© Reuters. Pakistani officials say the Pakistani soldier stands on the edge of a crater after Indian military planes hit the village of Jaba near Balakot on Feb.26
By Alasdair Pal and Rajendra Jadhav
NEW DELHI / MUMBAI (Reuters) – Indian opposition parties on Monday called for an investigation into chat messages from a leading TV host that they said they were previously aware of Prime Minister Narendra Modi's government air strikes against Pakistan in 2019.
Arnab Goswami, editor-in-chief of the republican television network, told the head of a television rating agency India would launch a "bigger-than-normal strike" against its arch-rival three days before Indian fighter jets hit suspected militant targets on Pakistani soil.
The raid brought the two nations to the brink of war.
"With regard to Pakistan, the government is confident that it will strike in ways that will delight the people," read a transcript of messages sent by Goswami. "Exact words used."
The news, reported by Indian media and seen by Reuters, is part of an indictment sheet filed by Mumbai police investigating the Republic's alleged setting of ratings – charges the network denies.
Goswami denied prior knowledge of the air strikes that took place weeks after an attack by Pakistani Islamic militants on an Indian paramilitary convoy in the Pulwama district of the disputed Himalayan region of Kashmir.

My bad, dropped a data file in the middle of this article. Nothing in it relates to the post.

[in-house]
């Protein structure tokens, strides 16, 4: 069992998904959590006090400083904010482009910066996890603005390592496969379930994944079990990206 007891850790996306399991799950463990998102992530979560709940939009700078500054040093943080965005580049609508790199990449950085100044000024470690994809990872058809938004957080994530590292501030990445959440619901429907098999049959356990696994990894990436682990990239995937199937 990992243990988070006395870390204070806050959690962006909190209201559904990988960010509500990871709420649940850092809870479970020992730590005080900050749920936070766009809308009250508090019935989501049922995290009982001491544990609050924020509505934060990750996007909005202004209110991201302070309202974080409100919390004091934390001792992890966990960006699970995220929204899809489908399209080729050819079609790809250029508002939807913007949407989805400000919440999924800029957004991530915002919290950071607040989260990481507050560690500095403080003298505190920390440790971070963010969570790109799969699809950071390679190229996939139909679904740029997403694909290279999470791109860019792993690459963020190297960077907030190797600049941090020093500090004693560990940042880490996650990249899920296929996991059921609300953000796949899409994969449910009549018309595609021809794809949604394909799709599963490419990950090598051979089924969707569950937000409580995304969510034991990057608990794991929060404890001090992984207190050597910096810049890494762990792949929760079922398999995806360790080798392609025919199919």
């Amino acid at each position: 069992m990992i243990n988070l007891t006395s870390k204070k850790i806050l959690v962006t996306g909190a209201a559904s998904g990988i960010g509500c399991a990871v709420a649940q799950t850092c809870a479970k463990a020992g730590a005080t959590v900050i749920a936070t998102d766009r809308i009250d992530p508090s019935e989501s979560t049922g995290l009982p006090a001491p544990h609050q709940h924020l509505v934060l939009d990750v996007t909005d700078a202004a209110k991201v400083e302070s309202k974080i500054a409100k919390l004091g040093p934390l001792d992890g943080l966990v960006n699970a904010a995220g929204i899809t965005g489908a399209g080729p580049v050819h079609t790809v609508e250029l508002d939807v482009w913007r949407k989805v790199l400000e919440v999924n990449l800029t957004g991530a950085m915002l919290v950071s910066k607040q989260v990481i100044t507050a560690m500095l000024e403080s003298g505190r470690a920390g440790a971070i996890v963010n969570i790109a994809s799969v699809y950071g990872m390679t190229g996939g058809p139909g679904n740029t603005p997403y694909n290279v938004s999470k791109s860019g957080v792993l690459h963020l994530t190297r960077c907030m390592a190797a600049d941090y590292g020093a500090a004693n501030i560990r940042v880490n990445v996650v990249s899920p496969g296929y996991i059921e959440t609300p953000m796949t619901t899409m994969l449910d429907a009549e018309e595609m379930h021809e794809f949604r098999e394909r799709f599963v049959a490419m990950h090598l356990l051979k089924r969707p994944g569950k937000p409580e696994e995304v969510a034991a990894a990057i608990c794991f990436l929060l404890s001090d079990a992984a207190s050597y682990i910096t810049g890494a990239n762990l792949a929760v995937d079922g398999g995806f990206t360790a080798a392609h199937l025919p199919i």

"India's intention to strike back on Pakistan after the Pulwama attack was an officially established position," he said in a statement released by the republic.
"In the mind of a nationalist Indian there was no doubt that we would strike back," he added, accusing opposition parties of acting as a "mouthpiece" for Pakistan.
Indian Defense and Foreign Ministries spokesmen did not immediately respond to requests for comments on the transcripts.
The republic has often taken positions in support of the Modi government, and Goswami is known for his aggressive attacks on the opposition in his nighttime prime-time program, one of the most watched in the country.
India's main opposition party in Congress and Shiv Sena, a regional party that governs Maharashtra state, where the TV station is based, have both called for the government to investigate the embassies.
Shashi Tharoor, a lawmaker in Congress, said the embassies required a "serious investigation" by the Modi government into making national security a top priority.
The embassies have rekindled tension with Pakistan. Islamabad's Foreign Ministry said the minutes showed that the strikes were designed to coincide with a general election that Modi won in a landslide a few months later.
Disclaimer: Fusion Media would like to remind you that the information contained on this website is not necessarily real-time or accurate. All CFDs (stocks, indices, futures) and forex prices are not provided by exchanges, but by market makers. Therefore, prices may not be accurate and may differ from the actual market price. This means that the prices are indicative and not suitable for trading purposes. Therefore, Fusion Media is not responsible for any trading losses you may suffer from using this data.
Fusion Media or anyone involved with Fusion Media assumes no liability for any loss or damage caused by reliance on the information contained on this website, such as data, offers, charts and buy / sell signals. Please be fully informed about the risks and costs associated with trading in the financial markets. This is one of the riskiest forms of investment possible.